> (and am none-too-keen on "magic armor")

      You are probably correct, this may be best handled by providing a good low level defensive spell with a duration of at least an encounter and possibly as much as an hour. Perhaps you need a "Wrath of the Istari" spell that provides an MU with -1 AC, +1 to-hit/damage, +d4 temporary hit-points (all scaled per level of spell slot used) to allow Gandalf to go toe-to-toe with the Balrog ... plus a GM who allows MUs to use swords ;-)

      > your other suggested bonuses are all things I've tried to incorporate in the past (see 5AK).

      Yep, and I probably absorbed them from there. It looks like a nice game, but we've never actually played it because it's not quite close enough to D&D when nostalgia rears its head and everyone decides they want to play D&D. We have used material from "The Complete B/X Adventurer" though.

      > I'd be curious how you scale the spell progression...

      One of the following depending on whether you think the MU should have one or two non at-will spells at first level. Spell levels are across the top and caster levels down the side.

      Level | 1 2 3 4 5 6
      1 | 2
      2 | 3
      3 | 3 1
      4 | 3 2
      5 | 3 2 1
      6 | 3 3 2
      7 | 3 3 2 1
      8 | 3 3 3 2
      9 | 3 3 3 2 1
      10 | 3 3 3 3 2
      11 | 3 3 3 3 2 1
      12 | 3 3 3 3 3 2
      13 | 3 3 3 3 3 3

      Level | 1 2 3 4 5 6
      1 | 1
      2 | 2
      3 | 2 1
      4 | 2 2
      5 | 3 2 1
      6 | 3 2 2
      7 | 3 3 2 1
      8 | 3 3 2 2
      9 | 3 3 3 2 1
      10 | 3 3 3 2 2
      11 | 3 3 3 3 2 1
      12 | 3 3 3 3 2 2
      13 | 3 3 3 3 3 2

    3. Part 2:

      > feels like it would still be too low at the early levels.

      If you give them many more spells then I'm not sure it's D&D, and no matter how many spells you give them they will eventually run out and have "nothing to do". With their at-will "Prestigitation" and "Magic Dart" I think one or two "real" spells at 1st level is probably enough.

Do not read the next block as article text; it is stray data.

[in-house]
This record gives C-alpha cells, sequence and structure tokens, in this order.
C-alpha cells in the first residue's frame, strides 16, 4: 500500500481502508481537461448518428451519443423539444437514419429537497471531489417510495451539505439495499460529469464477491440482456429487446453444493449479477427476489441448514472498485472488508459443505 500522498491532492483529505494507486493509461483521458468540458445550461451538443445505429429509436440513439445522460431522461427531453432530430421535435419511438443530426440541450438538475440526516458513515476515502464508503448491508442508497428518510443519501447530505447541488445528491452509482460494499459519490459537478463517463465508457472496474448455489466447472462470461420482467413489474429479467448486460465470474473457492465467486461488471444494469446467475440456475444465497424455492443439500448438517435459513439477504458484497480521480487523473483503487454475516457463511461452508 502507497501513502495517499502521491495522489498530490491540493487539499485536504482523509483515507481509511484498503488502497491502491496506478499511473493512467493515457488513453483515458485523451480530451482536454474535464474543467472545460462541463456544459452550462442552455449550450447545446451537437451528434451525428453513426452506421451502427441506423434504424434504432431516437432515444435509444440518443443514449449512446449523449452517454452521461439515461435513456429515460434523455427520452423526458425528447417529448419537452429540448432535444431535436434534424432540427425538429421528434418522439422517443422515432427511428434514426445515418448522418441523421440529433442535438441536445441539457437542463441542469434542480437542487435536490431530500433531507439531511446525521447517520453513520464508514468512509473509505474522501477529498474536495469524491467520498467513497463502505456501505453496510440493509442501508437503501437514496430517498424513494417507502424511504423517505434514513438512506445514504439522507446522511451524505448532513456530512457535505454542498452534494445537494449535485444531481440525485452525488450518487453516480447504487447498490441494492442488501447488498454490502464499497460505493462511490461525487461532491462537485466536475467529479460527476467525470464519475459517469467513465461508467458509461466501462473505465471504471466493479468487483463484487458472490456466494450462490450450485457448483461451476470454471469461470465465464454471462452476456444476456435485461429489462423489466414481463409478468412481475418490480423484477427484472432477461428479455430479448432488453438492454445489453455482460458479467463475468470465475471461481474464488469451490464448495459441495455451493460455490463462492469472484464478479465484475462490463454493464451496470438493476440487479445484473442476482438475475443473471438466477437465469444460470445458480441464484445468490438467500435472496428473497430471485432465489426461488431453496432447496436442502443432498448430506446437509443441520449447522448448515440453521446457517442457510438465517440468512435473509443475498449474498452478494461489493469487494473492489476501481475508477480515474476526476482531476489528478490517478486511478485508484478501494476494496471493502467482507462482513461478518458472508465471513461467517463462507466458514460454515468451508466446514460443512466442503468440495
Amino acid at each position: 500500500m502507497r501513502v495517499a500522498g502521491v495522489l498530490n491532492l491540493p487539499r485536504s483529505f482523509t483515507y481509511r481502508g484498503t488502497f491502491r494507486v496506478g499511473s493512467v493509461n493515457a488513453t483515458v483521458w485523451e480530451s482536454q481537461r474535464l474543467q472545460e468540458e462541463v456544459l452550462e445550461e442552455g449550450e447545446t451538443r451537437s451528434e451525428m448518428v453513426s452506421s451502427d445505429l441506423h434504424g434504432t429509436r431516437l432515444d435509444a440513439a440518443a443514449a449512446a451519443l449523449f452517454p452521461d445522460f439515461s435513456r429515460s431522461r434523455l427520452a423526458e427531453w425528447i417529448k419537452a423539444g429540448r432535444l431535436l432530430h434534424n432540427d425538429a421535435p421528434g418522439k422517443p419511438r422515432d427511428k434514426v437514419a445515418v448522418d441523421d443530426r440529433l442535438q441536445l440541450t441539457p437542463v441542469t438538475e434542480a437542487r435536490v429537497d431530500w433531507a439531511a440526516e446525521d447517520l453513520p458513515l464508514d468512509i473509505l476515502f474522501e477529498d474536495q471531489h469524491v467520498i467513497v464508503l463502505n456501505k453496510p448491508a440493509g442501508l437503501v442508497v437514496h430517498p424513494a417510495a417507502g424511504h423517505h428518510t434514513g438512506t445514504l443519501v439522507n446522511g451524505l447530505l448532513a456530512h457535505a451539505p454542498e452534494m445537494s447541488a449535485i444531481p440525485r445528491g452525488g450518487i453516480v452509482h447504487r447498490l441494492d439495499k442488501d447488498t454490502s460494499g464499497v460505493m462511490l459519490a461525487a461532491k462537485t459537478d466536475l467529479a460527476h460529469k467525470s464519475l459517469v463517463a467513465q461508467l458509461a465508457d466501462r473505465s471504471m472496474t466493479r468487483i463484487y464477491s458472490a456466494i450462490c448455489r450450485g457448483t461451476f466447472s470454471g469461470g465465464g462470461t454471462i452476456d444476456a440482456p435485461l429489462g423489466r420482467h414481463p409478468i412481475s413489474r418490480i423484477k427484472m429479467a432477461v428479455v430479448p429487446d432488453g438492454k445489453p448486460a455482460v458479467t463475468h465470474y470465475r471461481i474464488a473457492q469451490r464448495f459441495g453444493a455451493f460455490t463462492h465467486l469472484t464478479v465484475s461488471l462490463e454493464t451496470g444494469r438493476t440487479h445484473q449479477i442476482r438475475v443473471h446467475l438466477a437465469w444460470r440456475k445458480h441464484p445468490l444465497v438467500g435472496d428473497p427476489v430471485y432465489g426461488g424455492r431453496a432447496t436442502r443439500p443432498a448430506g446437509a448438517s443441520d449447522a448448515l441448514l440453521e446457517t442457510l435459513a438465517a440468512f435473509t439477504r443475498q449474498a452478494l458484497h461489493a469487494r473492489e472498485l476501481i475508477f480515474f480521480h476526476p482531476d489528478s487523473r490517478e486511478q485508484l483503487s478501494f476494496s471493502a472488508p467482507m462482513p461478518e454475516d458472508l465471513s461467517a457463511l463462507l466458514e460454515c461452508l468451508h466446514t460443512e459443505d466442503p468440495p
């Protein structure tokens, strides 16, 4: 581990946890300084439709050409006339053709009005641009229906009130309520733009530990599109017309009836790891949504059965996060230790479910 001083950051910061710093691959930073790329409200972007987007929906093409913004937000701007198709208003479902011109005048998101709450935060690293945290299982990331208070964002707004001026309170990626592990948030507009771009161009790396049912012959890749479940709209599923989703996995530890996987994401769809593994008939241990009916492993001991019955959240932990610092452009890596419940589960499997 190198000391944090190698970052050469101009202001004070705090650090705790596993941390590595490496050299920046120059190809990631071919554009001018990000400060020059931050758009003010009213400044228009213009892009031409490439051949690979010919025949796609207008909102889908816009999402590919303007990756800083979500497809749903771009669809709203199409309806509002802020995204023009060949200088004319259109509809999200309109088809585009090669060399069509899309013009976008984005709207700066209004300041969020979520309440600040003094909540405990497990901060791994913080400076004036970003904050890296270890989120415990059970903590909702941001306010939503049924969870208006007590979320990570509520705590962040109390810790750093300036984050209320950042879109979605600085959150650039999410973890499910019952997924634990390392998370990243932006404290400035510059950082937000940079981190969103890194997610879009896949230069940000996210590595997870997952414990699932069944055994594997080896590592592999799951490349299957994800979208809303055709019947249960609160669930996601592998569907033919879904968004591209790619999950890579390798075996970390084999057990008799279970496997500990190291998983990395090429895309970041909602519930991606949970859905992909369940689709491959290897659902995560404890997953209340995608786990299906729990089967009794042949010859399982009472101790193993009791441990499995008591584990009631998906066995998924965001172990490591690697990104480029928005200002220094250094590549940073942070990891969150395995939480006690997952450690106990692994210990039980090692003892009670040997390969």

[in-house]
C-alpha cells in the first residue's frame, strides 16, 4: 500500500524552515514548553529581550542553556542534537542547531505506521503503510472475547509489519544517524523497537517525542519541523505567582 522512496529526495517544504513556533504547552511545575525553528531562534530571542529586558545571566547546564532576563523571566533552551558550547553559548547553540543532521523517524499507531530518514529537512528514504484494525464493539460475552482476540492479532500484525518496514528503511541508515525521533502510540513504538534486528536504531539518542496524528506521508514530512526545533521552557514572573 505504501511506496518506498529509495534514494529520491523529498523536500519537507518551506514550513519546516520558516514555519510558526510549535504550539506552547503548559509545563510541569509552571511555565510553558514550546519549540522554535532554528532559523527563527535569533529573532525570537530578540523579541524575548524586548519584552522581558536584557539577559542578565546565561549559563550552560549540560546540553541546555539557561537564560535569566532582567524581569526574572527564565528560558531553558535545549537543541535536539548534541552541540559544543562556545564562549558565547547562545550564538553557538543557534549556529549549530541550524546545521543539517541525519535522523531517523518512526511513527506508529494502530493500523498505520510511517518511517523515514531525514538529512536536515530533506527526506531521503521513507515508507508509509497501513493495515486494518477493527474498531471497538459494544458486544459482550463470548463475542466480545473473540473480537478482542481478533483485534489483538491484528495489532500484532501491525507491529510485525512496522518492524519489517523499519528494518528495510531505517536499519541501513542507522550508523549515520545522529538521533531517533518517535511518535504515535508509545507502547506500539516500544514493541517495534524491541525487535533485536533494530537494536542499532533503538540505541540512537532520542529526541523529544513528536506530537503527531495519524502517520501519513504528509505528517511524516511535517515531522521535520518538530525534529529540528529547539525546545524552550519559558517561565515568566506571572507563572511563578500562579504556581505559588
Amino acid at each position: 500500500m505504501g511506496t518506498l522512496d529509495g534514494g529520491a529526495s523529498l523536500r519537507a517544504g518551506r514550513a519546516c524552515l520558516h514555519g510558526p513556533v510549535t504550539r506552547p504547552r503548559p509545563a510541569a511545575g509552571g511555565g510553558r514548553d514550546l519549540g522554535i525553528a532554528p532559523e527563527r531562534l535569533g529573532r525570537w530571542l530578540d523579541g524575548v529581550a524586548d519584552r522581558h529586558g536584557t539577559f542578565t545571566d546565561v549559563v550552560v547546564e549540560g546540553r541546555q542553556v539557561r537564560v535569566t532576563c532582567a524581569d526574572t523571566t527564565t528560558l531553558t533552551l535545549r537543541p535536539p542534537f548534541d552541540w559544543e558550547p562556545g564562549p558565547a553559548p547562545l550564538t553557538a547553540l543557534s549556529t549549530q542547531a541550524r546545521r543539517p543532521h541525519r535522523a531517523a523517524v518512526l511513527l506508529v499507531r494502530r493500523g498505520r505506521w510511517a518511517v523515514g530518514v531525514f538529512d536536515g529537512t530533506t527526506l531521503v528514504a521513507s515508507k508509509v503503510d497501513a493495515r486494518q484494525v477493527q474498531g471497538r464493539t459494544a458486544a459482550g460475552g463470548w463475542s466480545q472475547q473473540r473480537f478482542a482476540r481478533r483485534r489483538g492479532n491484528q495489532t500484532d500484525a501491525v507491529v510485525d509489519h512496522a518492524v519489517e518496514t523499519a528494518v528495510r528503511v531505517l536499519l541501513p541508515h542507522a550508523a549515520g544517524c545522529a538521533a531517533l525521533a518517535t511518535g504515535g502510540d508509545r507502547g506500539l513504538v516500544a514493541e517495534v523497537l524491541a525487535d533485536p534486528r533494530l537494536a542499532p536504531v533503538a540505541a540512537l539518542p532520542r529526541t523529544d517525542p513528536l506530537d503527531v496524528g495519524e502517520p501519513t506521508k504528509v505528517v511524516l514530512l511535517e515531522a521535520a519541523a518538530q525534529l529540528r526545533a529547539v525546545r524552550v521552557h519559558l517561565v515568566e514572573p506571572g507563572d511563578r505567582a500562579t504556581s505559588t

So as to encourage use of non-combat spells I'd also consider allowing the MU to cast any spell from a limited repetoir rather than requiring them to learn and cast a specific spell. I know you've suggested something similar for Cleric's. Perhaps for MUs for each level that repetoir would be a number of spells equals to their spell slots for that level + INT bonus? They could have more spells in their books but would require study to swap them into their repetoir. This is not an original idea ;-)

      > B/X (and 0E) clerics are far less "über" than in other editions, just BTW.

      I think in our most recent game (barring the 1st Edition AD&D we've just started) we started with Labyrinth Lord before I started heavily house-ruling. So the cleric had a 1st level spell and turn undead and good armour and was played by my friend for whom the Goddess of Luck seems to have a special place. Let's just say he outshone the other PCs, especially the player of the poor MU who managed to endure to 4th level before being mangled, replace by a short-lived Tatoo Mage before finally settling upon an Ogre-Kin that kicked butt.

      * (somewhere up there was a footnote) I wrote about the importance of bouncing dice and put this into practice in my last D&D game by replacing monster attack rolls with player defence rolls and was working on doing the same for monster spell saves when the campaign went on hiatus. The GM would then never roll attacks or saves for monsters and the players got to bounce more dice. Worked out well, though I don't know if it was D&D. I even thought it was an original idea until I got hold of Numenera.

      Oh, and finally, I think if consulted, the spirit of EGG he would say that MUs played by children under the age of 10 can blast doors with a 1-2 on a d6 (modified by INT) ;-)